Leading me around the circle of dirt that had yet to be transformed into a medals plaza, the Olympstroy official explained that any suggestions of graft are bogus because "at Olympstroy there is a multi-layered anti-corruption system." And what of the organization's multiple presidents? "The state chose the best people for each phase of the work."
Since: Oct 08
#2 Nov 3, 2013
Entering the Iceberg Skating Palace, a 12,000-seat arena unveiled last year, the Olympstroy official turned to me with an exasperated smile. "This is the first time in history there will be a team event in figure-skating," he said. "That's much more interesting than criminal things." Is it? He continued: While ice rinks usually have only one area for "kiss-and-cry"—the spangled histrionics that help make figure skating such great television—the Iceberg will have "10 kiss-and-cry zones, one for each finalist team."
Asked how these features affected the price tag, the Olympstroy official replied "I don't know how much it cost. I don't even know my own budget." Olympstroy's media team did not address emailed follow-up questions about the latest cost estimates for its venues. But they did send a press kit noting that the Iceberg, billed elsewhere as a "moveable" venue, contains twice as much steel tonnage as the Eiffel Tower.
We moved on to the Bolshoi Ice Dome, another new state-of-the-art arena that's been open all year. There we met venue sports manager Natalya Cherepanova, the only Olympic-related official who agreed to be named for this article. Mr. Putin, who checks in on Sochi regularly, has already attended test events at the Bolshoi and appeared satisfied. After the Games are over and the crowds have left, Ms. Cherepanova enthused, the arena's specially designed maroon-and-grey seating will "give journalists the impression of a full arena, even if it's not full."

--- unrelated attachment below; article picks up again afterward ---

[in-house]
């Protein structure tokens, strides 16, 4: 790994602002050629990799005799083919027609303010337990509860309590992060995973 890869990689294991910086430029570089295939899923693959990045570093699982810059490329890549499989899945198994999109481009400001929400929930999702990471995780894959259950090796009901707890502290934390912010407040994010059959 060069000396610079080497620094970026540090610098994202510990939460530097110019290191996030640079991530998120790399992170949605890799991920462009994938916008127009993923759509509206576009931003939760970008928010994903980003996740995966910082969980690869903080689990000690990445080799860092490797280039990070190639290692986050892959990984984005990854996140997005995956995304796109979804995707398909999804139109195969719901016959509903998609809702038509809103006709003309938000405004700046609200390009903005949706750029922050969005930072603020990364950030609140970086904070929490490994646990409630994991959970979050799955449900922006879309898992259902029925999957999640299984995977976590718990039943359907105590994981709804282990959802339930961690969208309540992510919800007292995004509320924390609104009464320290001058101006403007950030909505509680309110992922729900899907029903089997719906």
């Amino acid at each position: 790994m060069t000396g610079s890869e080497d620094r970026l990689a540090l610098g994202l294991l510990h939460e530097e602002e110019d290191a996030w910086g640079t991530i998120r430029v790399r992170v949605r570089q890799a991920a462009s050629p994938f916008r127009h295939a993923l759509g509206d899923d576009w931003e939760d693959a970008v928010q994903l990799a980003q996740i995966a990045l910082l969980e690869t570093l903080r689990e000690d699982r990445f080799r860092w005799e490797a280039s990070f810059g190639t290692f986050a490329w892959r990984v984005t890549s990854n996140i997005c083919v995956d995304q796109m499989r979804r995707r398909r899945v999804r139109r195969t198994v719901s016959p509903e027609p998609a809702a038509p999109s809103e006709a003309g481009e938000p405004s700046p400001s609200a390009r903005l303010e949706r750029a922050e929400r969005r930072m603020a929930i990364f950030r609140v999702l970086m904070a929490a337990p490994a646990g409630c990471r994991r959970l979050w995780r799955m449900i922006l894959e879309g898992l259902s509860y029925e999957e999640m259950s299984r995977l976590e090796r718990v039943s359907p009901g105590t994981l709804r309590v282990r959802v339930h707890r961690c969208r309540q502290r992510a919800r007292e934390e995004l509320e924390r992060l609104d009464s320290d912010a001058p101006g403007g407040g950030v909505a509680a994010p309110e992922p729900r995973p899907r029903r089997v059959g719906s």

A new 264 billion ruble ($8.2 billion), 48-kilometer motor-and-rail road will link the coastal arenas to the Alpine venues in the West Caucasus. For the same price, Russian Esquire worked out, the road could have been paved 4.7 centimeters thick with mink fur. But it will cut travel time between the beach and the slopes to under an hour from 90 minutes—once it opens, supposedly sometime this month.
A press official for Russian Railways, the state monopoly overseeing the project, clarified in an email that the road "is being constructed in an area without any engineering infrastructure," meaning they've had to build 35 kilometers of temporary road to get it done. As for the delays, the rail official compared the Sochi 2014 timeline to 1967, when the Brezhnev Kremlin set out to build 29 kilometers of new rail tunnels between southeastern Siberia and the Tartar Strait. The project was meant to be finished in 1984. In 2003, it was.
The tour ended and the Volkswagen Olympic-mobile dropped me back off at the Déjà Vu. Staffers and drinkers at the guest house pressed for details on the Olympic Park's progress. It's getting there, I told them. Amid the racket of nearby street crews, we agreed that even if $47 billion can't finish the job on time, Mr. Putin will.